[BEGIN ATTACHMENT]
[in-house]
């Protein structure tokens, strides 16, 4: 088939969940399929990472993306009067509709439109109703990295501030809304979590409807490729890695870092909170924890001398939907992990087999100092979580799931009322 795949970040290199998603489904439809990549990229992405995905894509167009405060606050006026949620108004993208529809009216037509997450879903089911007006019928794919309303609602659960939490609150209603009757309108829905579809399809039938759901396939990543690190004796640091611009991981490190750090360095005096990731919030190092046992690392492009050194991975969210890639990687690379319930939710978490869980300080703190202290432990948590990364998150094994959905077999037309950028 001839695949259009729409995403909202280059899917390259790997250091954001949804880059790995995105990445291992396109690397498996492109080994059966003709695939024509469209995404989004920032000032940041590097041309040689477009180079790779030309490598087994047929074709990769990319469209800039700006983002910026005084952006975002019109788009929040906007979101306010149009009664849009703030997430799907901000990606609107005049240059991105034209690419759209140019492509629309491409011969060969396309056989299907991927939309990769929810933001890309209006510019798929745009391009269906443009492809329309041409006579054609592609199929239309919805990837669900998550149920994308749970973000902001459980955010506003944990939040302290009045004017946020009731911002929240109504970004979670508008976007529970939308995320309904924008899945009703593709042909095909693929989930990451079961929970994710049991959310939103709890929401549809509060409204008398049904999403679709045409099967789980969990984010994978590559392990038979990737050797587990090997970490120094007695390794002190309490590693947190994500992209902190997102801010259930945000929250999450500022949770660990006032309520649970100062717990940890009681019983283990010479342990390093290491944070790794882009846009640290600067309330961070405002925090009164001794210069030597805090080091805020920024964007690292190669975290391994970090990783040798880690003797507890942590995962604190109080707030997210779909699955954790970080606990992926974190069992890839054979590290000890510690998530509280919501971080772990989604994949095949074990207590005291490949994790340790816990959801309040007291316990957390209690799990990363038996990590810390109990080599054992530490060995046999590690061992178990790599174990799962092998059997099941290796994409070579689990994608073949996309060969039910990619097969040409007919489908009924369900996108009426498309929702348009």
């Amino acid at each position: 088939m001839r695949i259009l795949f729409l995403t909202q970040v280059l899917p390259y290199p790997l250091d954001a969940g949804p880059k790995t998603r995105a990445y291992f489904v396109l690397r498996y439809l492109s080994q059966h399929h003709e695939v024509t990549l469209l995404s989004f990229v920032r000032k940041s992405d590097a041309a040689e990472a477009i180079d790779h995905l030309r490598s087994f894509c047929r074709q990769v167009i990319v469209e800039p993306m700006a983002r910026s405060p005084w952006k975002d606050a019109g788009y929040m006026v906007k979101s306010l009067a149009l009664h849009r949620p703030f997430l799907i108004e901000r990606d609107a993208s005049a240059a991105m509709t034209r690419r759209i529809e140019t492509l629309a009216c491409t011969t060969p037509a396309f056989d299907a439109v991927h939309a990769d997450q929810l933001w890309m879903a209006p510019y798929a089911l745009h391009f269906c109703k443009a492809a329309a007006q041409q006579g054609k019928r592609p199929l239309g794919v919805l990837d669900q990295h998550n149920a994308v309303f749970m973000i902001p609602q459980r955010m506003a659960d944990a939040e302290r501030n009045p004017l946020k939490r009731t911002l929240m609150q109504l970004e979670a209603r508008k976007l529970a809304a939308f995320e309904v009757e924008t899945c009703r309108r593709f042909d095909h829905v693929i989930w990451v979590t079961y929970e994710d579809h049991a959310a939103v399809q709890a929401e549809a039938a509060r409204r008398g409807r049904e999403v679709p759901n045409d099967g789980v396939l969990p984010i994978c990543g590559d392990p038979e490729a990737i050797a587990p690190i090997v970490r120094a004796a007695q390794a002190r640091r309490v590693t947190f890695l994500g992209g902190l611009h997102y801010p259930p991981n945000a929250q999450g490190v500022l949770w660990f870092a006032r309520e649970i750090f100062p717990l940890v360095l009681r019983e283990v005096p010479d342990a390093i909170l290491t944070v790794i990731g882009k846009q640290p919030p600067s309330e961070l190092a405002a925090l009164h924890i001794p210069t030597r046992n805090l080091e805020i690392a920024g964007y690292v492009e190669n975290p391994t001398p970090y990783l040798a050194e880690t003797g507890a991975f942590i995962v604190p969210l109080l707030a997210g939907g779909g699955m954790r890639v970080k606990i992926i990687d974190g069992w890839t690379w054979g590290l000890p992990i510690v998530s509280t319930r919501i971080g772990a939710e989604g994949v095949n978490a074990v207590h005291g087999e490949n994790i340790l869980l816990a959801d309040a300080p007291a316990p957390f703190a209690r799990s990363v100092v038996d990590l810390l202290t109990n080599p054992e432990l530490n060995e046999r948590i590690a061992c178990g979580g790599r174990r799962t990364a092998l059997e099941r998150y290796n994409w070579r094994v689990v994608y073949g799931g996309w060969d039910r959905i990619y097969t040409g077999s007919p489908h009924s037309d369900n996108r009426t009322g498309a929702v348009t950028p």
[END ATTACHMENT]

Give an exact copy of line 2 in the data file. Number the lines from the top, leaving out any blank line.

């Protein structure tokens, strides 16, 4: 088939969940399929990472993306009067509709439109109703990295501030809304979590409807490729890695870092909170924890001398939907992990087999100092979580799931009322 795949970040290199998603489904439809990549990229992405995905894509167009405060606050006026949620108004993208529809009216037509997450879903089911007006019928794919309303609602659960939490609150209603009757309108829905579809399809039938759901396939990543690190004796640091611009991981490190750090360095005096990731919030190092046992690392492009050194991975969210890639990687690379319930939710978490869980300080703190202290432990948590990364998150094994959905077999037309950028 001839695949259009729409995403909202280059899917390259790997250091954001949804880059790995995105990445291992396109690397498996492109080994059966003709695939024509469209995404989004920032000032940041590097041309040689477009180079790779030309490598087994047929074709990769990319469209800039700006983002910026005084952006975002019109788009929040906007979101306010149009009664849009703030997430799907901000990606609107005049240059991105034209690419759209140019492509629309491409011969060969396309056989299907991927939309990769929810933001890309209006510019798929745009391009269906443009492809329309041409006579054609592609199929239309919805990837669900998550149920994308749970973000902001459980955010506003944990939040302290009045004017946020009731911002929240109504970004979670508008976007529970939308995320309904924008899945009703593709042909095909693929989930990451079961929970994710049991959310939103709890929401549809509060409204008398049904999403679709045409099967789980969990984010994978590559392990038979990737050797587990090997970490120094007695390794002190309490590693947190994500992209902190997102801010259930945000929250999450500022949770660990006032309520649970100062717990940890009681019983283990010479342990390093290491944070790794882009846009640290600067309330961070405002925090009164001794210069030597805090080091805020920024964007690292190669975290391994970090990783040798880690003797507890942590995962604190109080707030997210779909699955954790970080606990992926974190069992890839054979590290000890510690998530509280919501971080772990989604994949095949074990207590005291490949994790340790816990959801309040007291316990957390209690799990990363038996990590810390109990080599054992530490060995046999590690061992178990790599174990799962092998059997099941290796994409070579689990994608073949996309060969039910990619097969040409007919489908009924369900996108009426498309929702348009």